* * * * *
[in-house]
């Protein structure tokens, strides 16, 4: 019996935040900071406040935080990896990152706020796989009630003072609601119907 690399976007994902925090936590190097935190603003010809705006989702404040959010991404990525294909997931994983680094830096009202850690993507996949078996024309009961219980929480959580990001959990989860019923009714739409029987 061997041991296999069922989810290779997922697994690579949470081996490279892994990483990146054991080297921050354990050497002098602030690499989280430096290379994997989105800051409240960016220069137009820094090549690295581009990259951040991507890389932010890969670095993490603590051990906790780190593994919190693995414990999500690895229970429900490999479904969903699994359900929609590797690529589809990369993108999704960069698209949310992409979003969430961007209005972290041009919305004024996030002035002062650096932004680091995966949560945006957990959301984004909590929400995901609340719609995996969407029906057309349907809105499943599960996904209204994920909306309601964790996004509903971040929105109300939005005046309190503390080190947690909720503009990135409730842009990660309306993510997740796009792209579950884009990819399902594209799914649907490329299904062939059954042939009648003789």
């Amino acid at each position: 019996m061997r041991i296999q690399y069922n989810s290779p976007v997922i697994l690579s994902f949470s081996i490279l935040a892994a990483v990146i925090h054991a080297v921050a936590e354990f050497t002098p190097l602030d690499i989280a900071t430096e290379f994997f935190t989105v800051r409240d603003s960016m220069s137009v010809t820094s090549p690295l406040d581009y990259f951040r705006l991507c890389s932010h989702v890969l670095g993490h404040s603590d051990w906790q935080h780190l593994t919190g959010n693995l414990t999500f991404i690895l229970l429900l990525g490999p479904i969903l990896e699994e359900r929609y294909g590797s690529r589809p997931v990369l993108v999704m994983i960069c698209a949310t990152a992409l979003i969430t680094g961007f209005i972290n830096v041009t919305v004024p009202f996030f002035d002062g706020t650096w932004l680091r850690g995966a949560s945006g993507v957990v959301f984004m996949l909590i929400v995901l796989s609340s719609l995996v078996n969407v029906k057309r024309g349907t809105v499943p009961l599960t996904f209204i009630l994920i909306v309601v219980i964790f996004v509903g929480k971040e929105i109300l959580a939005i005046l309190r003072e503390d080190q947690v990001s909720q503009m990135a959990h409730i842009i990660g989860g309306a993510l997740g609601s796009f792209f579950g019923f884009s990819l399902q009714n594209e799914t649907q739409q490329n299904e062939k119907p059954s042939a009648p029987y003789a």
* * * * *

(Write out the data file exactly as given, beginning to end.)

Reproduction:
[in-house]
């Protein structure tokens, strides 16, 4: 019996935040900071406040935080990896990152706020796989009630003072609601119907 690399976007994902925090936590190097935190603003010809705006989702404040959010991404990525294909997931994983680094830096009202850690993507996949078996024309009961219980929480959580990001959990989860019923009714739409029987 061997041991296999069922989810290779997922697994690579949470081996490279892994990483990146054991080297921050354990050497002098602030690499989280430096290379994997989105800051409240960016220069137009820094090549690295581009990259951040991507890389932010890969670095993490603590051990906790780190593994919190693995414990999500690895229970429900490999479904969903699994359900929609590797690529589809990369993108999704960069698209949310992409979003969430961007209005972290041009919305004024996030002035002062650096932004680091995966949560945006957990959301984004909590929400995901609340719609995996969407029906057309349907809105499943599960996904209204994920909306309601964790996004509903971040929105109300939005005046309190503390080190947690909720503009990135409730842009990660309306993510997740796009792209579950884009990819399902594209799914649907490329299904062939059954042939009648003789």
């Amino acid at each position: 019996m061997r041991i296999q690399y069922n989810s290779p976007v997922i697994l690579s994902f949470s081996i490279l935040a892994a990483v990146i925090h054991a080297v921050a936590e354990f050497t002098p190097l602030d690499i989280a900071t430096e290379f994997f935190t989105v800051r409240d603003s960016m220069s137009v010809t820094s090549p690295l406040d581009y990259f951040r705006l991507c890389s932010h989702v890969l670095g993490h404040s603590d051990w906790q935080h780190l593994t919190g959010n693995l414990t999500f991404i690895l229970l429900l990525g490999p479904i969903l990896e699994e359900r929609y294909g590797s690529r589809p997931v990369l993108v999704m994983i960069c698209a949310t990152a992409l979003i969430t680094g961007f209005i972290n830096v041009t919305v004024p009202f996030f002035d002062g706020t650096w932004l680091r850690g995966a949560s945006g993507v957990v959301f984004m996949l909590i929400v995901l796989s609340s719609l995996v078996n969407v029906k057309r024309g349907t809105v499943p009961l599960t996904f209204i009630l994920i909306v309601v219980i964790f996004v509903g929480k971040e929105i109300l959580a939005i005046l309190r003072e503390d080190q947690v990001s909720q503009m990135a959990h409730i842009i990660g989860g309306a993510l997740g609601s796009f792209f579950g019923f884009s990819l399902q009714n594209e799914t649907q739409q490329n299904e062939k119907p059954s042939a009648p029987y003789a």